Martin returned to his work, stitching the…seam of a boot, but also looking out…the window, waiting for Christ…Two policemen walked by, wearing government boots…; then a master of a nearby house, in shining galoshes…Finally a young woman came up in…peasant-made shoes….Martin glanced up at her through the window, seeing that she was a stranger, poorly dressed, and with a baby in her arms. She stopped by the wall with her back to the wind, trying to wrap the baby up, though she had hardly anything to wrap it in….

Martin rose and, going out of the door and up the steps, he called to her. The woman…turned around. “Why do you stand out there with your baby in the cold? Come inside. You can wrap it up better in a warm place. Please, this way”…Down the steps they went into the apartment. “There, sit down…near the stove. Warm yourself…” He left, soon returning with some bread and a bowl of soup that he then heated for her. While she ate, he held her baby.

Soon she told him her story. She spoke about how her husband was a soldier, who had received orders to leave for a faraway place. When her baby was born, she lost her job, but had found a new one she was about to start.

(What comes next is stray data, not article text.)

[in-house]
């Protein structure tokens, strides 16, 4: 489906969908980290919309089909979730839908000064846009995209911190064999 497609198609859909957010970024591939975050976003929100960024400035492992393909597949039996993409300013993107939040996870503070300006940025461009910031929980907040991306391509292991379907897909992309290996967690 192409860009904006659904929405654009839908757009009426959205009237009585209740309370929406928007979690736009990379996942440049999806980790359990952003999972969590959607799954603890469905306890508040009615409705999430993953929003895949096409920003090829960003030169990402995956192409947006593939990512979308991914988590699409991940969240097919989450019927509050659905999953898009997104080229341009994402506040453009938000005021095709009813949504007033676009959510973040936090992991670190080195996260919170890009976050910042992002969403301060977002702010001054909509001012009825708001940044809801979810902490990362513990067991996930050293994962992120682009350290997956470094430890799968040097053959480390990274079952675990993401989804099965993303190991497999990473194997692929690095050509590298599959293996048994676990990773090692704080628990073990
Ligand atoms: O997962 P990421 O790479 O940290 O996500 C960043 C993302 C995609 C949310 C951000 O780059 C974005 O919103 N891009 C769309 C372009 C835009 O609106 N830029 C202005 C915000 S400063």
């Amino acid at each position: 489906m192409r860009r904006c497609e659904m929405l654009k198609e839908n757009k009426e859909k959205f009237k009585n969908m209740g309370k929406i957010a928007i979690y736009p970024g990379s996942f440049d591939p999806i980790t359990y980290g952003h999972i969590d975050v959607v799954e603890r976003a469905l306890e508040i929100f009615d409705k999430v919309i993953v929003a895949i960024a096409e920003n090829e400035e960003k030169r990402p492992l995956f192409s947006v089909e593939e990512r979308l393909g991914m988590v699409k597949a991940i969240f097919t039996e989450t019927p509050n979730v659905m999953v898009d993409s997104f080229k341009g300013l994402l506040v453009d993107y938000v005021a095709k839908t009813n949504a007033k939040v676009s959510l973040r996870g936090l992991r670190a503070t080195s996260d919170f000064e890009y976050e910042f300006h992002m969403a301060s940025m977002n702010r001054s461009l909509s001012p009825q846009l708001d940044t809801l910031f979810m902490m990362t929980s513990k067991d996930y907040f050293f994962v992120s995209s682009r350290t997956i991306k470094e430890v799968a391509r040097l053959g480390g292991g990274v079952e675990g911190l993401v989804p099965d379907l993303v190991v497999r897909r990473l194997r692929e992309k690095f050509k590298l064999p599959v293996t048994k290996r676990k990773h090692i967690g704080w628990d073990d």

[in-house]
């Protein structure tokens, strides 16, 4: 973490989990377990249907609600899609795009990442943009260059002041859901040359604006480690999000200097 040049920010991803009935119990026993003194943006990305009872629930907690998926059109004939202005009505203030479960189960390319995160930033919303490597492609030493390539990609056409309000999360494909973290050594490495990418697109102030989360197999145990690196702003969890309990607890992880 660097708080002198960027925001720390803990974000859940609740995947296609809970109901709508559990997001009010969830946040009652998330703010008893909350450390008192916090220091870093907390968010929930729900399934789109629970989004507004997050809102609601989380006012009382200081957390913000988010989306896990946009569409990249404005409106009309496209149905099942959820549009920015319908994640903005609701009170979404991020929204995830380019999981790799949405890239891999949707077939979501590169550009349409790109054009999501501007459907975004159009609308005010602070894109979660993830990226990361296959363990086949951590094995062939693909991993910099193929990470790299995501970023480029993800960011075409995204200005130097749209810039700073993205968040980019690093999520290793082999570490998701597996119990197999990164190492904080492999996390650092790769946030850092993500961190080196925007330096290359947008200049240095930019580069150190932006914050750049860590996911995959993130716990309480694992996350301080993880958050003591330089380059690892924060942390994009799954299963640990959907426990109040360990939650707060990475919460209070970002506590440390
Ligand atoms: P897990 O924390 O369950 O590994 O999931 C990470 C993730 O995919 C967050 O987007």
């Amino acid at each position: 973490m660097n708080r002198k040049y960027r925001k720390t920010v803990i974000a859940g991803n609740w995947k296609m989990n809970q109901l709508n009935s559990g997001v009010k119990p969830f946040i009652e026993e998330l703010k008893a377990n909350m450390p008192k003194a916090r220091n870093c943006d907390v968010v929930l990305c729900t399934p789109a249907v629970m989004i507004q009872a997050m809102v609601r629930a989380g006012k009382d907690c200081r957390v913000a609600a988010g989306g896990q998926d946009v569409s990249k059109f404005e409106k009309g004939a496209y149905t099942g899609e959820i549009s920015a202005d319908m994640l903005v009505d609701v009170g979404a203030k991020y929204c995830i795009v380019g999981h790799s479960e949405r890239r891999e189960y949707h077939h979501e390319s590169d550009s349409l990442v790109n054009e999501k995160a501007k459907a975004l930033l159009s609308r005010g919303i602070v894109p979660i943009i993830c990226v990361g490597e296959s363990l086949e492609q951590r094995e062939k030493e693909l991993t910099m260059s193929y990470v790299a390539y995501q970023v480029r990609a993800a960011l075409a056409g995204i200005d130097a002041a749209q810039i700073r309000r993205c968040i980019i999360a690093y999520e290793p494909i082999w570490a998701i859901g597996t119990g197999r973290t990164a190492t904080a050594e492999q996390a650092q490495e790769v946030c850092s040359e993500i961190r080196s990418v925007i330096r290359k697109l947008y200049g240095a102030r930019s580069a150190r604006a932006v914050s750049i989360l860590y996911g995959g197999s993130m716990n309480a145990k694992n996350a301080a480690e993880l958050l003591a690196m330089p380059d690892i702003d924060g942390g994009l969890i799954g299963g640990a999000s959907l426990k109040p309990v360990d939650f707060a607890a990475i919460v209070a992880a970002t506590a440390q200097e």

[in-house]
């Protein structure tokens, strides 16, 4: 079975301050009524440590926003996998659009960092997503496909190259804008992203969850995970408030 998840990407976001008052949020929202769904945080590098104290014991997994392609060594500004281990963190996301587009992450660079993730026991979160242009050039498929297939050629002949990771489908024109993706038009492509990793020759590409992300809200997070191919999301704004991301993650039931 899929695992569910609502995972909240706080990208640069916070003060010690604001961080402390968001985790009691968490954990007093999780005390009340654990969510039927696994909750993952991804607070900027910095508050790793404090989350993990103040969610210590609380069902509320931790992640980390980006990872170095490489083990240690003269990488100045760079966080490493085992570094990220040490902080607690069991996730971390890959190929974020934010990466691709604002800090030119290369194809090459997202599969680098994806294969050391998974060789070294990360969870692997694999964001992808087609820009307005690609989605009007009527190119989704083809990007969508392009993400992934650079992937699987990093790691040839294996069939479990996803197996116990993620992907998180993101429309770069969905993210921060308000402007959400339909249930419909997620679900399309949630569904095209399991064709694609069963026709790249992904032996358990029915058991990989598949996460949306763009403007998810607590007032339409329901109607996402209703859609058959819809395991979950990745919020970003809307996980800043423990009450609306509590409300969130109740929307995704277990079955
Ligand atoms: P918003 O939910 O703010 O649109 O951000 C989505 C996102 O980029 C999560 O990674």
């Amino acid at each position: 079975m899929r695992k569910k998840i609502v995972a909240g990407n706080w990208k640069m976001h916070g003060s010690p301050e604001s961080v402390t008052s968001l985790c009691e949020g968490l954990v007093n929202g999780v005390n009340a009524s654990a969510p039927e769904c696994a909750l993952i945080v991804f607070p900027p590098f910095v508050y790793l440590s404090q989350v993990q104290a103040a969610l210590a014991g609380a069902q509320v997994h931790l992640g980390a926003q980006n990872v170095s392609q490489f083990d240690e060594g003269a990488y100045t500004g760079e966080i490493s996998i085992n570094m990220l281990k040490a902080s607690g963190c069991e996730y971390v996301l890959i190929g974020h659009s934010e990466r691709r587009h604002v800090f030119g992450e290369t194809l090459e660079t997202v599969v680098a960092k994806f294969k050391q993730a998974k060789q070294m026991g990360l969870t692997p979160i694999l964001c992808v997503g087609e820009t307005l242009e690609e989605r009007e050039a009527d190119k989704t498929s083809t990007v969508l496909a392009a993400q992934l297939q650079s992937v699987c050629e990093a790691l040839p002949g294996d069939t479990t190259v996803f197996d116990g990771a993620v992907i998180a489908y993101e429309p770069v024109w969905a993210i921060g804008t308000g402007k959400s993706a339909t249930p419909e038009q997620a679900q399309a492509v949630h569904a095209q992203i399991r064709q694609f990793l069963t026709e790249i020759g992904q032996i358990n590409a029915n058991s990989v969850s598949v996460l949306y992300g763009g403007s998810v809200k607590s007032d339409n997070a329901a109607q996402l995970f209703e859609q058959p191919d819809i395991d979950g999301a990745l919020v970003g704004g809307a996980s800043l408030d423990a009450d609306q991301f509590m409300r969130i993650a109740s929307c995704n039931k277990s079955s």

Then Martin got up. He went and looked among some things…hanging on the wall and brought back an old cloak. “Here,” he said, “though it’s old, it will keep your little one warm.” She answered, “The Lord bless you, friend.” Martin then told her his dream, and how…the Lord had promised to visit him that day. “Who knows? All things are possible,” said the woman And she got up and threw the cloak over her shoulders, wrapping it round both herself and her baby and he saw them out.

Sitting down to work again, he watched every time a shadow fell on the window to see who was passing….After a while Martin saw an old woman selling apples…Only a few, however, were still left in the basket. When she sat it down on the path to rest her arms, a boy…ran up, snatched an apple…, and turned to run away. But the old woman…caught the boy by his sleeve, holding it tightly with both hands. She began threatening to take him to the police.